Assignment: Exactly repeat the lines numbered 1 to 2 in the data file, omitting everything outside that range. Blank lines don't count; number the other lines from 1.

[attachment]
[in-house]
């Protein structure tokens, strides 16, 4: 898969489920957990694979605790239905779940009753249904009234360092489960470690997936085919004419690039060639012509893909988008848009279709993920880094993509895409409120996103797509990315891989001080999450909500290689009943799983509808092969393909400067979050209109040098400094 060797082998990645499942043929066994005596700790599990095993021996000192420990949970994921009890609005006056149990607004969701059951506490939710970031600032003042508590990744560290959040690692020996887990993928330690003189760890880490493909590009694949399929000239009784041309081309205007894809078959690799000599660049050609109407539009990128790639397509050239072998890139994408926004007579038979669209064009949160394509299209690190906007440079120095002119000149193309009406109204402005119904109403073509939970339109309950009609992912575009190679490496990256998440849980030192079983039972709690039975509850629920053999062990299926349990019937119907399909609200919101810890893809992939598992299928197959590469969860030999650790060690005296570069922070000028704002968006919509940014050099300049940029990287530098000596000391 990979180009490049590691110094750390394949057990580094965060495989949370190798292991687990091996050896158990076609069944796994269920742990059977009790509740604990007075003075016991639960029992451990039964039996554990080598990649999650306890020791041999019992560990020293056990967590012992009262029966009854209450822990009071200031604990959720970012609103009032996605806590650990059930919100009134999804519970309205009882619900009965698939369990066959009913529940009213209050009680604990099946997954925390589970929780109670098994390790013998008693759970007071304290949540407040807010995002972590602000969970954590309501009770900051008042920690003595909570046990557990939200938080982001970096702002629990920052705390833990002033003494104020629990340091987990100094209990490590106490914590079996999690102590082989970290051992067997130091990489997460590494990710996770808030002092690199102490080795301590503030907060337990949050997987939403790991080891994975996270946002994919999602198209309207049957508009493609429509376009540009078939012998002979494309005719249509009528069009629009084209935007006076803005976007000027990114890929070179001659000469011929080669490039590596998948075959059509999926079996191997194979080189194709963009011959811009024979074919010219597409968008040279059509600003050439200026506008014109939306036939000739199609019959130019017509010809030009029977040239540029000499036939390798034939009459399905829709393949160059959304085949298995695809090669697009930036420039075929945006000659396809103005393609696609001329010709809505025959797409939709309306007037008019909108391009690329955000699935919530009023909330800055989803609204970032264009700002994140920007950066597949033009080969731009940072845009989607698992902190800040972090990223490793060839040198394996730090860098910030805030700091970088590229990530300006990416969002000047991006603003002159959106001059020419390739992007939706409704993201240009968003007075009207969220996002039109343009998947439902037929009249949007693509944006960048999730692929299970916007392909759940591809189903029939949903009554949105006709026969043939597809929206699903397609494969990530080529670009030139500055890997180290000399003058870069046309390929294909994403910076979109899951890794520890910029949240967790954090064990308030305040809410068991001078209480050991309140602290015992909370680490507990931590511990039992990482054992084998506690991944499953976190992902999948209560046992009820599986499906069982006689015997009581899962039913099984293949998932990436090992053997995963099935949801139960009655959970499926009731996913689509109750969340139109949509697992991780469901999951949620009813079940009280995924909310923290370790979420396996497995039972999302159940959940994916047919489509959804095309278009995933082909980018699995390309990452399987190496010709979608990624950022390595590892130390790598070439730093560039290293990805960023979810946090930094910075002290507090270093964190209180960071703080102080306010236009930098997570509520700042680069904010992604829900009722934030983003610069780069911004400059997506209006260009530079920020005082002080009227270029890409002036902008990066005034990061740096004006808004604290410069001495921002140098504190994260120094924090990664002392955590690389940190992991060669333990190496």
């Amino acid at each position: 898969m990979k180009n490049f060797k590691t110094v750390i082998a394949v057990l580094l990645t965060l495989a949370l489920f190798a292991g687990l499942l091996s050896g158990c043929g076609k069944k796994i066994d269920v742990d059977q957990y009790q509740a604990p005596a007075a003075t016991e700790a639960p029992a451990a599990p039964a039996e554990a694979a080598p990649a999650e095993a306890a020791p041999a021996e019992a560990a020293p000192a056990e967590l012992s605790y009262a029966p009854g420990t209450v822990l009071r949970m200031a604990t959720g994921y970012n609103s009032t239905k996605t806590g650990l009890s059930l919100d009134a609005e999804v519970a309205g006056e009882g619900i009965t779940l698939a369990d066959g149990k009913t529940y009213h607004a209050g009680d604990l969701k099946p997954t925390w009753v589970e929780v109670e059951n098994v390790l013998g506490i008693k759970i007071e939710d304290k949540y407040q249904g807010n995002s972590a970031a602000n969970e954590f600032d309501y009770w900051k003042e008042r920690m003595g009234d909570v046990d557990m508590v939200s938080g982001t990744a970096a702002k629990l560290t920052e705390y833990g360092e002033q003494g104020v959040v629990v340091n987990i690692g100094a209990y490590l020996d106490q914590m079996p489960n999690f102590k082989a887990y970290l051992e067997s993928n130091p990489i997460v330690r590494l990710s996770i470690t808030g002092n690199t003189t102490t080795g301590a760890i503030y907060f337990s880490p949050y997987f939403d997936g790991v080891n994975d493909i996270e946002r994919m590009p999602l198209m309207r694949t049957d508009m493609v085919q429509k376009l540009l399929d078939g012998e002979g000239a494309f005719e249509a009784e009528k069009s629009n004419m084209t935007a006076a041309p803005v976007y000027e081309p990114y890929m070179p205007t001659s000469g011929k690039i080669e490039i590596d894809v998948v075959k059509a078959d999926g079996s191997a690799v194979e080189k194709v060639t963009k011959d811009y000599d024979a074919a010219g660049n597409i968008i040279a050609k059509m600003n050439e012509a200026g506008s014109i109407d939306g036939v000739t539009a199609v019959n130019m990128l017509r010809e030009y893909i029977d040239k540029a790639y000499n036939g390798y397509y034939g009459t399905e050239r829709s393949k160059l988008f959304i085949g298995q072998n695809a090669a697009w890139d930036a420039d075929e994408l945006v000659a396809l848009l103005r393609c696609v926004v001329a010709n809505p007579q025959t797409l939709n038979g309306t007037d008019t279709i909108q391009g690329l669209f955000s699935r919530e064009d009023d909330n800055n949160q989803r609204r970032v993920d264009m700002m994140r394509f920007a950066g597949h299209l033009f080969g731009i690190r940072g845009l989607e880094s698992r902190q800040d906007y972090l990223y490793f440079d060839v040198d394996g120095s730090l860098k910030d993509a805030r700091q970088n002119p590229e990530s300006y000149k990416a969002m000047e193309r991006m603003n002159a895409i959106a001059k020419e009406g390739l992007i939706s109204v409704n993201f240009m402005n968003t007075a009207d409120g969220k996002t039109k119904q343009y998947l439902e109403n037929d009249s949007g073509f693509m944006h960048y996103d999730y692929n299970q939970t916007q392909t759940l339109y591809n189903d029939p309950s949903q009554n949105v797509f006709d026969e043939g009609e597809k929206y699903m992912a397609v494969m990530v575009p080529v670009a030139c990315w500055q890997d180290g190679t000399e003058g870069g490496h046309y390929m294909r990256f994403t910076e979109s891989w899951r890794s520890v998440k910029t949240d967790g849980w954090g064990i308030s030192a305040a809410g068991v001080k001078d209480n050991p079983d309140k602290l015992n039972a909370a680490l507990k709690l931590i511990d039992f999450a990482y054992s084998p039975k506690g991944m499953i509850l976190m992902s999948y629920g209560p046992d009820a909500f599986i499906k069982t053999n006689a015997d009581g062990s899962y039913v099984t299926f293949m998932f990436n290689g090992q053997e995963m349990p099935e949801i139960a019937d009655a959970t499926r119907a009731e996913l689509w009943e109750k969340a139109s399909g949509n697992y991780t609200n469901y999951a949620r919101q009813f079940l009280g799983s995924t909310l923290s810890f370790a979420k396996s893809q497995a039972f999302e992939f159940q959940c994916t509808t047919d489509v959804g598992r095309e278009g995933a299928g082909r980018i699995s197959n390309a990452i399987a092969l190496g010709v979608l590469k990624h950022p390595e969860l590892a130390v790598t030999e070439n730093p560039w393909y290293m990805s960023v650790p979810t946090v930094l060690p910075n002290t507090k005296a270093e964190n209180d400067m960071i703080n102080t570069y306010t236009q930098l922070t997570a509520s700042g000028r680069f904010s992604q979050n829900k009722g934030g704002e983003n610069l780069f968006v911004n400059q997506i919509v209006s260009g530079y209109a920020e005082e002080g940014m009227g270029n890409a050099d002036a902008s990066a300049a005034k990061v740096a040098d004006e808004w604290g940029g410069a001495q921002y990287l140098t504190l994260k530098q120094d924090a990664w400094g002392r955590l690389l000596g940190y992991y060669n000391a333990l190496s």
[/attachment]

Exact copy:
[in-house]
């Protein structure tokens, strides 16, 4: 898969489920957990694979605790239905779940009753249904009234360092489960470690997936085919004419690039060639012509893909988008848009279709993920880094993509895409409120996103797509990315891989001080999450909500290689009943799983509808092969393909400067979050209109040098400094 060797082998990645499942043929066994005596700790599990095993021996000192420990949970994921009890609005006056149990607004969701059951506490939710970031600032003042508590990744560290959040690692020996887990993928330690003189760890880490493909590009694949399929000239009784041309081309205007894809078959690799000599660049050609109407539009990128790639397509050239072998890139994408926004007579038979669209064009949160394509299209690190906007440079120095002119000149193309009406109204402005119904109403073509939970339109309950009609992912575009190679490496990256998440849980030192079983039972709690039975509850629920053999062990299926349990019937119907399909609200919101810890893809992939598992299928197959590469969860030999650790060690005296570069922070000028704002968006919509940014050099300049940029990287530098000596000391 990979180009490049590691110094750390394949057990580094965060495989949370190798292991687990091996050896158990076609069944796994269920742990059977009790509740604990007075003075016991639960029992451990039964039996554990080598990649999650306890020791041999019992560990020293056990967590012992009262029966009854209450822990009071200031604990959720970012609103009032996605806590650990059930919100009134999804519970309205009882619900009965698939369990066959009913529940009213209050009680604990099946997954925390589970929780109670098994390790013998008693759970007071304290949540407040807010995002972590602000969970954590309501009770900051008042920690003595909570046990557990939200938080982001970096702002629990920052705390833990002033003494104020629990340091987990100094209990490590106490914590079996999690102590082989970290051992067997130091990489997460590494990710996770808030002092690199102490080795301590503030907060337990949050997987939403790991080891994975996270946002994919999602198209309207049957508009493609429509376009540009078939012998002979494309005719249509009528069009629009084209935007006076803005976007000027990114890929070179001659000469011929080669490039590596998948075959059509999926079996191997194979080189194709963009011959811009024979074919010219597409968008040279059509600003050439200026506008014109939306036939000739199609019959130019017509010809030009029977040239540029000499036939390798034939009459399905829709393949160059959304085949298995695809090669697009930036420039075929945006000659396809103005393609696609001329010709809505025959797409939709309306007037008019909108391009690329955000699935919530009023909330800055989803609204970032264009700002994140920007950066597949033009080969731009940072845009989607698992902190800040972090990223490793060839040198394996730090860098910030805030700091970088590229990530300006990416969002000047991006603003002159959106001059020419390739992007939706409704993201240009968003007075009207969220996002039109343009998947439902037929009249949007693509944006960048999730692929299970916007392909759940591809189903029939949903009554949105006709026969043939597809929206699903397609494969990530080529670009030139500055890997180290000399003058870069046309390929294909994403910076979109899951890794520890910029949240967790954090064990308030305040809410068991001078209480050991309140602290015992909370680490507990931590511990039992990482054992084998506690991944499953976190992902999948209560046992009820599986499906069982006689015997009581899962039913099984293949998932990436090992053997995963099935949801139960009655959970499926009731996913689509109750969340139109949509697992991780469901999951949620009813079940009280995924909310923290370790979420396996497995039972999302159940959940994916047919489509959804095309278009995933082909980018699995390309990452399987190496010709979608990624950022390595590892130390790598070439730093560039290293990805960023979810946090930094910075002290507090270093964190209180960071703080102080306010236009930098997570509520700042680069904010992604829900009722934030983003610069780069911004400059997506209006260009530079920020005082002080009227270029890409002036902008990066005034990061740096004006808004604290410069001495921002140098504190994260120094924090990664002392955590690389940190992991060669333990190496």